4. Start a book club
Gather up some friends from school, your neighborhood, or a homeschool group and start your very own book club! Get together and pick a fun book to read this summer. Make sure it’s a good reading level for everyone in the group – I would err on the side of too easy (no one wants to struggle through over the summer).
You might meet a few times to talk about the book and do a fun activity like drawing a favorite scene or character and telling about it. The group might enjoy a themed playdate or writing a letter to the author when they finish the book. Have them track their daily reading time on one of the free printable reading logs below and provide an incentive (like that playdate, a new book, or a special event) when the book is finished. Here are 20 ideas for starting a kids’ book club!
5. Discover a new online favorite
Don’t forget about the power of audiobooks, podcasts, and interactive reading websites this summer! They can be so helpful for sneaking in daily reading and writing time while parents are busy with something else – and the kids will be entertained and engaged! They’re also excellent ways to “outsource” language input for parents who want to help with their kids’ minority language learning – but don’t speak the language.
I encourage you to check out a few options and find one that your kids will love and enjoy listening to or using. Get started with my recommended resources for learning at home, or free online summer Spanish learning. There are so many quality resources your kids can use to practice Spanish literacy skills!
More online bilingual literacy resources for families (from Engaging Every Student)
6. Do a research project
What new project, hobby, or skill would your child love to learn more about? Maybe you and your kids will start composting this summer or you’ll plant some vegetable seeds in a pot. Perhaps they’d like to know more about coding, fossils, or Mexican folk art. What would appeal to your child? The more personalized and appealing the activity, the more engaged your child will be!
Head to the library to check out informational books and do research on your project. Read about the background knowledge you need, the steps you need to take, and then have fun carrying out your project. Don’t forget to try to find resources in the target language. You’ll be learning new vocabulary in the minority language, discovering new project-related content, and creating lasting memories at the same time!
Get some ideas from Reading Rocket’s “Start with a Book” themed resources (in English – use for inspiration!).
7. Take learning outside
Take your literacy practice outside on a beautiful day for some outdoor exploration! From nature journals or rock collections to a bug study or a bilingual picture dictionary, you’ll find excellent literacy ideas in my outdoor language learning post.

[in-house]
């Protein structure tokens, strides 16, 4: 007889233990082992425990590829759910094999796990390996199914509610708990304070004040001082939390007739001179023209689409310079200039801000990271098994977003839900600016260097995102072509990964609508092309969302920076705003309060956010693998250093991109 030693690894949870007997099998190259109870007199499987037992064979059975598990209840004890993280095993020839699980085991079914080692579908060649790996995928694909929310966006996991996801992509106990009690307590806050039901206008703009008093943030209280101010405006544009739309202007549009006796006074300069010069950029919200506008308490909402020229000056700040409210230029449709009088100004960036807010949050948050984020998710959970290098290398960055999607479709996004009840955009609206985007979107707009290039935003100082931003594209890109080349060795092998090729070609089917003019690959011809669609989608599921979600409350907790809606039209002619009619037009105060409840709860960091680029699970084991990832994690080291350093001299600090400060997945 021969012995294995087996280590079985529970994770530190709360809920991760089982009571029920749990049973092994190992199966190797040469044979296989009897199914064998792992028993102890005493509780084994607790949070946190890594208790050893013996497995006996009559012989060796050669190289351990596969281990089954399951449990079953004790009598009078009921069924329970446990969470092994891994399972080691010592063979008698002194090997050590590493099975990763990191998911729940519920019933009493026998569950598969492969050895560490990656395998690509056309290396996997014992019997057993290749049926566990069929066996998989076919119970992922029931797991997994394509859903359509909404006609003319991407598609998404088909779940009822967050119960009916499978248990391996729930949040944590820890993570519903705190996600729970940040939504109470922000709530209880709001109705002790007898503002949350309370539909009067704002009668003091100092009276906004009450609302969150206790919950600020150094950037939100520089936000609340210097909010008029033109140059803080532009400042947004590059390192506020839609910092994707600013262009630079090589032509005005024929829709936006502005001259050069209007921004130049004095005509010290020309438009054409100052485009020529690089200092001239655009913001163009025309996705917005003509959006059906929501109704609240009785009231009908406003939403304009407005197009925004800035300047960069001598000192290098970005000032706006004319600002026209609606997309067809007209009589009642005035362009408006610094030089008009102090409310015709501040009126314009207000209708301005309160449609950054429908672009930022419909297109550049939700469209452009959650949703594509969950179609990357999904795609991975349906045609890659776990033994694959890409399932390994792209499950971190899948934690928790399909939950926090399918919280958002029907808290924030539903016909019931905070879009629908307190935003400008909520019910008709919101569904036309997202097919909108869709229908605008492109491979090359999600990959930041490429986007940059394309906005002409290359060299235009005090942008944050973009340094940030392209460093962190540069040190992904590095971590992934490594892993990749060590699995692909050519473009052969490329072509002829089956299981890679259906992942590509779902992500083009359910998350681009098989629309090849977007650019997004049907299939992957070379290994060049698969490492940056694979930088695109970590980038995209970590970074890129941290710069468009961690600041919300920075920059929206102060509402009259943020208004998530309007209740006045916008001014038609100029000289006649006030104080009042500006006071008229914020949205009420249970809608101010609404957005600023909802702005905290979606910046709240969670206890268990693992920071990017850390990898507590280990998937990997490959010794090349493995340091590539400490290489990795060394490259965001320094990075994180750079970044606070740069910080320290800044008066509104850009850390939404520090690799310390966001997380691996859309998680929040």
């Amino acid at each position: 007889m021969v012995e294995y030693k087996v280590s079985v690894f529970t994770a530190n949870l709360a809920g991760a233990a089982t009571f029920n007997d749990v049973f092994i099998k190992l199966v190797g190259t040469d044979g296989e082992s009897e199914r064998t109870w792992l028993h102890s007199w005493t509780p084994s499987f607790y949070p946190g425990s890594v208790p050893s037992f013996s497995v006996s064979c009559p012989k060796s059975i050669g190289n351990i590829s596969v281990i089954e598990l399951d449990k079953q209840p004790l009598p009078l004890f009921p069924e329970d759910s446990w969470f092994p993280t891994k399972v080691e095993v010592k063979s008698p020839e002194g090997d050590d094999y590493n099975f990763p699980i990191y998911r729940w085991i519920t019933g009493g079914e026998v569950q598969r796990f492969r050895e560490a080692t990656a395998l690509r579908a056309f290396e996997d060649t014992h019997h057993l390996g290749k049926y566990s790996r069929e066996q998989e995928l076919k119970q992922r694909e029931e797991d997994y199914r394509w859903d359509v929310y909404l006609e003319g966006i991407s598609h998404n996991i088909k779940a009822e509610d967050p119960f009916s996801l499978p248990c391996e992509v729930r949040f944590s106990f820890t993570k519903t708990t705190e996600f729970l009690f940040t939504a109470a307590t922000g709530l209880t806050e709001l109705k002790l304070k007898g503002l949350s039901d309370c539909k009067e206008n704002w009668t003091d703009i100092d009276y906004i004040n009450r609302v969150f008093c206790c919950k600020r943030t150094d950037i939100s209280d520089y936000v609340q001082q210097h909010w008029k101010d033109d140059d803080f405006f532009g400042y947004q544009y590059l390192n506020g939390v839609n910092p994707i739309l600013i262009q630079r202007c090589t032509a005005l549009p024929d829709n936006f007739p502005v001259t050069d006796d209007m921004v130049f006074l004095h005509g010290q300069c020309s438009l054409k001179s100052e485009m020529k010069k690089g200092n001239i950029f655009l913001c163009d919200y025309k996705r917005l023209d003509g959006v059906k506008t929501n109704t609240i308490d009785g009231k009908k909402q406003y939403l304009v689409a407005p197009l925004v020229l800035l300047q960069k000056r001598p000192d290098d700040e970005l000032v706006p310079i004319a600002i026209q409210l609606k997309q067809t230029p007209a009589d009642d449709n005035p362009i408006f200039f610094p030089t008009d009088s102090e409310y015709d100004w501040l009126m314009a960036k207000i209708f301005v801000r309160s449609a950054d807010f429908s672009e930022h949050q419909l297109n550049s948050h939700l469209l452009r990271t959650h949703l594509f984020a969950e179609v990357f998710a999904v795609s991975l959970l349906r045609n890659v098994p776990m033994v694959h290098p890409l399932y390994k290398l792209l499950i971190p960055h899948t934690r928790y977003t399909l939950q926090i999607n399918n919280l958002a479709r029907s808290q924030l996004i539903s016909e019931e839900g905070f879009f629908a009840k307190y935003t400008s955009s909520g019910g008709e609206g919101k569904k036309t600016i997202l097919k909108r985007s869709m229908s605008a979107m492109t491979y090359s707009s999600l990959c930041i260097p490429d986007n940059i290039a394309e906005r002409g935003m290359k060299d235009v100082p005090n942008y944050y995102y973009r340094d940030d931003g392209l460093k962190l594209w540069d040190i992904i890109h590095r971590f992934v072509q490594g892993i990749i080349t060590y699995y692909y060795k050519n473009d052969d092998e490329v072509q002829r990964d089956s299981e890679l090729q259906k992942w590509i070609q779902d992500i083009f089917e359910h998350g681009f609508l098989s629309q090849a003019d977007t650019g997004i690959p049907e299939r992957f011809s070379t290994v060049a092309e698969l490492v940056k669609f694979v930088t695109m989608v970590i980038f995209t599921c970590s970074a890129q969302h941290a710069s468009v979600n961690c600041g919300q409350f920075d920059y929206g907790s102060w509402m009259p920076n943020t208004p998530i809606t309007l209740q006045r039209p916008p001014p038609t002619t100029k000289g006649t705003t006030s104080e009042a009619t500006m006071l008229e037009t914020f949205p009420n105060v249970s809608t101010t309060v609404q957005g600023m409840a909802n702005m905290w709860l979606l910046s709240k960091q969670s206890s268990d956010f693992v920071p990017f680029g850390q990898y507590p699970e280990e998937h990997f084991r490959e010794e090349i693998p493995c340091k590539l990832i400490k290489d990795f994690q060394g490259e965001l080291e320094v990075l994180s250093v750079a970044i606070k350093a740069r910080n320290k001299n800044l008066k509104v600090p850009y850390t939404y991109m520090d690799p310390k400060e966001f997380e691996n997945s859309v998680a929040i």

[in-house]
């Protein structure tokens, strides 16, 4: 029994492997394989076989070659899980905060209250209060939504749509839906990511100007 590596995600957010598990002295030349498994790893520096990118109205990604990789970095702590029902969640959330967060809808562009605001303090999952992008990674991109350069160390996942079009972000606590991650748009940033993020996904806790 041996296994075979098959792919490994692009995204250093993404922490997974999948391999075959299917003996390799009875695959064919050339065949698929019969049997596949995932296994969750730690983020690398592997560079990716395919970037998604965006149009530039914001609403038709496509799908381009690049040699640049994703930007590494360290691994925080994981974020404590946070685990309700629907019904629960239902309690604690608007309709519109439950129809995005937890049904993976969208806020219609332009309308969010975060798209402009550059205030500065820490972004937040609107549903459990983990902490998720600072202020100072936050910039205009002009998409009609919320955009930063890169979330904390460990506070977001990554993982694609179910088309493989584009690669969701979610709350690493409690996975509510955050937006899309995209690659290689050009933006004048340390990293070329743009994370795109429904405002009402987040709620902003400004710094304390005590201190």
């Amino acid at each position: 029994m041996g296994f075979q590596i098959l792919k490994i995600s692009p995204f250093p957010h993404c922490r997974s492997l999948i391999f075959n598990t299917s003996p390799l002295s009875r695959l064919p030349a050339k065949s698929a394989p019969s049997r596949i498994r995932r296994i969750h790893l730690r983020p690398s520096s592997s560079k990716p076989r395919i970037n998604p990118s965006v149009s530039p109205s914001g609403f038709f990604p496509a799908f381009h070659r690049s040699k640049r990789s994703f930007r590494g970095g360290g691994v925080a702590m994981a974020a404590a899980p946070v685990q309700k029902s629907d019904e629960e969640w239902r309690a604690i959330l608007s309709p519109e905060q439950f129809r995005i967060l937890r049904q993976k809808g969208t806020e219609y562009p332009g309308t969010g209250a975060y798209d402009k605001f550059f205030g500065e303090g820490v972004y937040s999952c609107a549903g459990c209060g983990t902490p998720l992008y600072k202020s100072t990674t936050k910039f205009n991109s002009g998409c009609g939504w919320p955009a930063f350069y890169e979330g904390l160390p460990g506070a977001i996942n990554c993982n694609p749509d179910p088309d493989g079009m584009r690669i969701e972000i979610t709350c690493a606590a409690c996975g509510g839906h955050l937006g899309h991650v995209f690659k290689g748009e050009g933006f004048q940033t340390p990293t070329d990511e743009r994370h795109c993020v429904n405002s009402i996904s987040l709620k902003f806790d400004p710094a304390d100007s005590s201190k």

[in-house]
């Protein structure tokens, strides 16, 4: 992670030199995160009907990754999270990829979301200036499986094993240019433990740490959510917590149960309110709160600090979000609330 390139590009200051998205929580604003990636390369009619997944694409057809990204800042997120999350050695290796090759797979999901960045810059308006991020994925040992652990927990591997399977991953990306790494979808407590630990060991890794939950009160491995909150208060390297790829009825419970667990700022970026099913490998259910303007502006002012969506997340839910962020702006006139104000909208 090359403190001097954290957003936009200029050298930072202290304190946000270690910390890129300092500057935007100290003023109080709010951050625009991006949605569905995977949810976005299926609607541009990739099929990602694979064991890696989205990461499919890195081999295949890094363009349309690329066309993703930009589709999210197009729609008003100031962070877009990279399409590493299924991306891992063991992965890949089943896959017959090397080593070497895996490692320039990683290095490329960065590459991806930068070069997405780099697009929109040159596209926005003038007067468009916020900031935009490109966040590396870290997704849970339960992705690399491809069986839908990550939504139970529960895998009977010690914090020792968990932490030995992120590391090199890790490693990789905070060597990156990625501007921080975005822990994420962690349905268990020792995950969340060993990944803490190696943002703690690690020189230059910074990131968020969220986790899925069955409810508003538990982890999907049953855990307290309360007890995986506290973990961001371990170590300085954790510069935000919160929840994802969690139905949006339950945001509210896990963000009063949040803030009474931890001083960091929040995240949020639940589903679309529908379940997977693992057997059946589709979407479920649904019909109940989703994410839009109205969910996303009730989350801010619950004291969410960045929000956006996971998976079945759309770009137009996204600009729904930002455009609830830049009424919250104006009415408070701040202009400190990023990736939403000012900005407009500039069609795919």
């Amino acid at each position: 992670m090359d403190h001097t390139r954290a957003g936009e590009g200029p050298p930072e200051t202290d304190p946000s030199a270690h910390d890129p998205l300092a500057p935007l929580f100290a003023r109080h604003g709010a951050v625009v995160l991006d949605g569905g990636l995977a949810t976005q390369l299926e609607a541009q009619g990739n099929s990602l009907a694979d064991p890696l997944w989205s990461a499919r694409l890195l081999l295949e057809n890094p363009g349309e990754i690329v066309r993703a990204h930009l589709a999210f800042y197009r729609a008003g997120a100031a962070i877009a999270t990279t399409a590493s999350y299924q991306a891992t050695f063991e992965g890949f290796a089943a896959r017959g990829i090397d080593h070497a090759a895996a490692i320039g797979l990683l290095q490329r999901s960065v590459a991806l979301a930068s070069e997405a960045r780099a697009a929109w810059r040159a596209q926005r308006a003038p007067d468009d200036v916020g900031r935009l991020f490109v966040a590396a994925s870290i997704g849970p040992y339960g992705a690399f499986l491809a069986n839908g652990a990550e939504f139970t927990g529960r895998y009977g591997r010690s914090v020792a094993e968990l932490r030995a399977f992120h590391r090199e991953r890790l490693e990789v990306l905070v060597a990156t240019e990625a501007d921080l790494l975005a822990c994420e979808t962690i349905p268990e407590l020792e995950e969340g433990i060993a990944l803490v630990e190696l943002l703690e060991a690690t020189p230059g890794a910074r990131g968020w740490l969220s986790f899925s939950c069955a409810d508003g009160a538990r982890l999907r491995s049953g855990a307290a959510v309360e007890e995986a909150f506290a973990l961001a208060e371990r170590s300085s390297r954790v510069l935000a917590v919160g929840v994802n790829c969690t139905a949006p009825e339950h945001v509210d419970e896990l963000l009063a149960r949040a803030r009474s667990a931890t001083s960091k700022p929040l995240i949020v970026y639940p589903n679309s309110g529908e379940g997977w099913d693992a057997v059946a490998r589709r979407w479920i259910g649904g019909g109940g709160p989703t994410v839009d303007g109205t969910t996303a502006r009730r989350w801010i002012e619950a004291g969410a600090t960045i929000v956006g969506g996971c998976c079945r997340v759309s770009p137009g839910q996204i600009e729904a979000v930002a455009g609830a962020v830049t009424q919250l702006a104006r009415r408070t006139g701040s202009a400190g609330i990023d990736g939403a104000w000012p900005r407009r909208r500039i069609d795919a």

Or keep it simple and take favorite books and a picnic blanket or beach towel to sit under a tree and enjoy some calming outdoor reading time. Another day, grab a notebook and find a shady spot to write – a poem, a fictional story, a list of new nature-related Spanish vocabulary words, or about a recent family outing.
While you’re exploring in nature, look for opportunities to add writing practice in unique ways. How about writing a message in the sand at the beach? What about using chalk to write names, sight words, or positive words of affirmation for your neighbors to find?? I’ve got a printable list of 50 for you in English and Spanish!
Related post: Recommended Spanish books
Foster a love for reading and writing
To maximize your child’s at-home reading and writing practice, set a daily time for Spanish literacy each day. Set up and stock a writing nook in your home that’s ready for a budding author anytime. Involve your child in practical reading and writing practice as you go about your daily routines. And take advantage of fun family adventures – trips to the zoo, a baseball game, or a weekend getaway – to use as inspiration for reading and writing practice.
Help your kids keep up the literacy skills and strategies they’ve learned this school year by providing daily time, activity ideas, and incentives. Create your own summer reading challenge using the ENGLISH and SPANISH free printable bookmarks, reading logs, and reading bucket lists I’ve created for you! Use them all as you intentionally carve out time for your kids to sustain their Spanish reading and writing skills all summer long. They’ll be ready for the next school year to start in the fall!
Writing Bucket List
Reading Bucket List
Summer Reading Challenge – Bookmarks & Reading Logs
Bookmarks and reading logs in this post